Special Report

10 Ways New Regulations Make Buying a Home Harder

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8. Stricter lending rules

Borrowers who relied on interest-only loans — loans that were widely available during the housing boom — will find it more difficult to get them. That is because these loans — that do not require borrowers to pay down the principal during an initial period — are not considered a qualified mortgage under the rules established by the Consumer Financial Protection Board after the housing bubble burst. These loans contributed to the crisis because many homeowners could not handle the larger payments once the initial interest-only period expired. Most lenders have stopped offering these loans, but they are still popular for jumbo mortgages and in high-cost areas. Similarly, the collapse of the market for subprime loans — a type of loan offered at a rate above prime to individuals who do not qualify for prime rate loans — was a major contributor to the financial crisis, then the loans fell out of favor.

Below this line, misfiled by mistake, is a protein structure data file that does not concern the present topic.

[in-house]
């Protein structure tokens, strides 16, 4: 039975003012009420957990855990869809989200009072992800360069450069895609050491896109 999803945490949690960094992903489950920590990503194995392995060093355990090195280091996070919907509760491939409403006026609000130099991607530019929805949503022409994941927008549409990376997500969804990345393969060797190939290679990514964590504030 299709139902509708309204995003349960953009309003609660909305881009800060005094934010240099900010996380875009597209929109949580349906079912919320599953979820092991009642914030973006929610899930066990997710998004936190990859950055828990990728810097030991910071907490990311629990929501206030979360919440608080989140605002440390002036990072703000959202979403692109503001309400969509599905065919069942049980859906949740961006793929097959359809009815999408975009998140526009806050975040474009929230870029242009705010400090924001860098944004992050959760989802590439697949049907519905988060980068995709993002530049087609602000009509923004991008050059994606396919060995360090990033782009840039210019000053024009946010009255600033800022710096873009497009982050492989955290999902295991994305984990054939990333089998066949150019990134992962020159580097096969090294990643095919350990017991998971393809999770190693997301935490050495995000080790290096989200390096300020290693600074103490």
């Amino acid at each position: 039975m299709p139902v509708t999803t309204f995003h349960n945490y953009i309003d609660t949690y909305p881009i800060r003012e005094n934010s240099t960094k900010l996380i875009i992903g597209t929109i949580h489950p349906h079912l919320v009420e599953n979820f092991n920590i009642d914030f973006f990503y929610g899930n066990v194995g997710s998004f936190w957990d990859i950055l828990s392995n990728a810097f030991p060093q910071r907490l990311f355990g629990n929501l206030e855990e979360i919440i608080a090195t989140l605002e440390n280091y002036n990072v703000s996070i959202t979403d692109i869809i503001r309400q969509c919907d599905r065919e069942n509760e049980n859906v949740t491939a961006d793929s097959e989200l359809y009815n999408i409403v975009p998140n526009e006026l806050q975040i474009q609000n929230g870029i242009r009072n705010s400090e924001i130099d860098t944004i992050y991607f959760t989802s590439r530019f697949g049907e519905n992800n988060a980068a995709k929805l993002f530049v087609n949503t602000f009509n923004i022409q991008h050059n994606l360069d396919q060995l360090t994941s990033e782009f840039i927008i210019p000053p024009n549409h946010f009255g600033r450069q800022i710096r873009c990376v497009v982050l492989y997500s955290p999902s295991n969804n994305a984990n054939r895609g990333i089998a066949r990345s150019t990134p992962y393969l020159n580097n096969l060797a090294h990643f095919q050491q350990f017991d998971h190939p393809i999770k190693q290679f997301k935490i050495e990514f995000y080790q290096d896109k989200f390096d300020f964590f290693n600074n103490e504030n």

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9. Fewer loan products

Dodd-Frank sought to ban risky loan instruments such as negative amortization loans. But the tougher scrutiny of loan products by the government has had its downside, according to the financial community. Lenders complain that the federal rules slow down lending, stifle innovation in mortgage lending, and do not allow the industry to create new products.

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10. Tougher low down payment rules

Homebuyers who want a mortgage but can only afford a low down payment are in for high fees, especially those with a FICO score in the mid to upper 600s. These pricing changes came into effect last year. That is when lenders changed mortgage insurance premiums on loans eligible for sale to Fannie Mae and Freddie Mac because of changes in requirements by the government-sponsored enterprises. If your FICO score is 700+, however, expect a discount — even if you make a small down payment. Fannie Mae and Freddie Mac tried to address the low down payment issue in 2015 by introducing individual low down payment mortgage products in order to expand credit opportunity for first-time and minority homebuyers. This raised concerns that lending could be returning to the practices that led to the housing crisis.

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